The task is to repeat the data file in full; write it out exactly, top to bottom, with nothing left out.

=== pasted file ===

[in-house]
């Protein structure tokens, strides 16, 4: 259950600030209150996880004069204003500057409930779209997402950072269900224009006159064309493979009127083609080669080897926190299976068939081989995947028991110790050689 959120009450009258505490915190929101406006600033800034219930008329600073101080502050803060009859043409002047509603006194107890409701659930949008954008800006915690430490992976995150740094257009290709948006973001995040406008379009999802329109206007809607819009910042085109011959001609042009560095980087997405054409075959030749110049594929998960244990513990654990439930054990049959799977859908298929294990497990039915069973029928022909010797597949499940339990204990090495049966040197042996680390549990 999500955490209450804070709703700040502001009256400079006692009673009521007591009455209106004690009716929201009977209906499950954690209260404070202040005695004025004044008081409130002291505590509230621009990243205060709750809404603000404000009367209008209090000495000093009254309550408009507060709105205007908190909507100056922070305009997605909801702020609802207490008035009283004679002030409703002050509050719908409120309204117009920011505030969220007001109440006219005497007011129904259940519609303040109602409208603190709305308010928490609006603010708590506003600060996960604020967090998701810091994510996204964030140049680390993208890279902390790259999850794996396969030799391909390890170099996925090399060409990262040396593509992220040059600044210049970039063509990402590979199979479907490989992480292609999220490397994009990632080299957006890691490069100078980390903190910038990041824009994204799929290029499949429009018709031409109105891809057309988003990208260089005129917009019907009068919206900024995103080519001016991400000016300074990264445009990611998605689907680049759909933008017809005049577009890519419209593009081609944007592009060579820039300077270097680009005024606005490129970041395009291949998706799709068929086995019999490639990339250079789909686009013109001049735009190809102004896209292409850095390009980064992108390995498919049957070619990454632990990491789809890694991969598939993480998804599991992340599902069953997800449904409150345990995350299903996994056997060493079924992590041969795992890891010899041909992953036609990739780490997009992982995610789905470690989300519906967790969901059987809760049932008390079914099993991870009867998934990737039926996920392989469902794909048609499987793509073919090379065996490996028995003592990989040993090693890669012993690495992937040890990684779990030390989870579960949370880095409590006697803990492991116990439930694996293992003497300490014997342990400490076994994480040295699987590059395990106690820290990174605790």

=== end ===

[in-house]
């Protein structure tokens, strides 16, 4: 259950600030209150996880004069204003500057409930779209997402950072269900224009006159064309493979009127083609080669080897926190299976068939081989995947028991110790050689 959120009450009258505490915190929101406006600033800034219930008329600073101080502050803060009859043409002047509603006194107890409701659930949008954008800006915690430490992976995150740094257009290709948006973001995040406008379009999802329109206007809607819009910042085109011959001609042009560095980087997405054409075959030749110049594929998960244990513990654990439930054990049959799977859908298929294990497990039915069973029928022909010797597949499940339990204990090495049966040197042996680390549990 999500955490209450804070709703700040502001009256400079006692009673009521007591009455209106004690009716929201009977209906499950954690209260404070202040005695004025004044008081409130002291505590509230621009990243205060709750809404603000404000009367209008209090000495000093009254309550408009507060709105205007908190909507100056922070305009997605909801702020609802207490008035009283004679002030409703002050509050719908409120309204117009920011505030969220007001109440006219005497007011129904259940519609303040109602409208603190709305308010928490609006603010708590506003600060996960604020967090998701810091994510996204964030140049680390993208890279902390790259999850794996396969030799391909390890170099996925090399060409990262040396593509992220040059600044210049970039063509990402590979199979479907490989992480292609999220490397994009990632080299957006890691490069100078980390903190910038990041824009994204799929290029499949429009018709031409109105891809057309988003990208260089005129917009019907009068919206900024995103080519001016991400000016300074990264445009990611998605689907680049759909933008017809005049577009890519419209593009081609944007592009060579820039300077270097680009005024606005490129970041395009291949998706799709068929086995019999490639990339250079789909686009013109001049735009190809102004896209292409850095390009980064992108390995498919049957070619990454632990990491789809890694991969598939993480998804599991992340599902069953997800449904409150345990995350299903996994056997060493079924992590041969795992890891010899041909992953036609990739780490997009992982995610789905470690989300519906967790969901059987809760049932008390079914099993991870009867998934990737039926996920392989469902794909048609499987793509073919090379065996490996028995003592990989040993090693890669012993690495992937040890990684779990030390989870579960949370880095409590006697803990492991116990439930694996293992003497300490014997342990400490076994994480040295699987590059395990106690820290990174605790």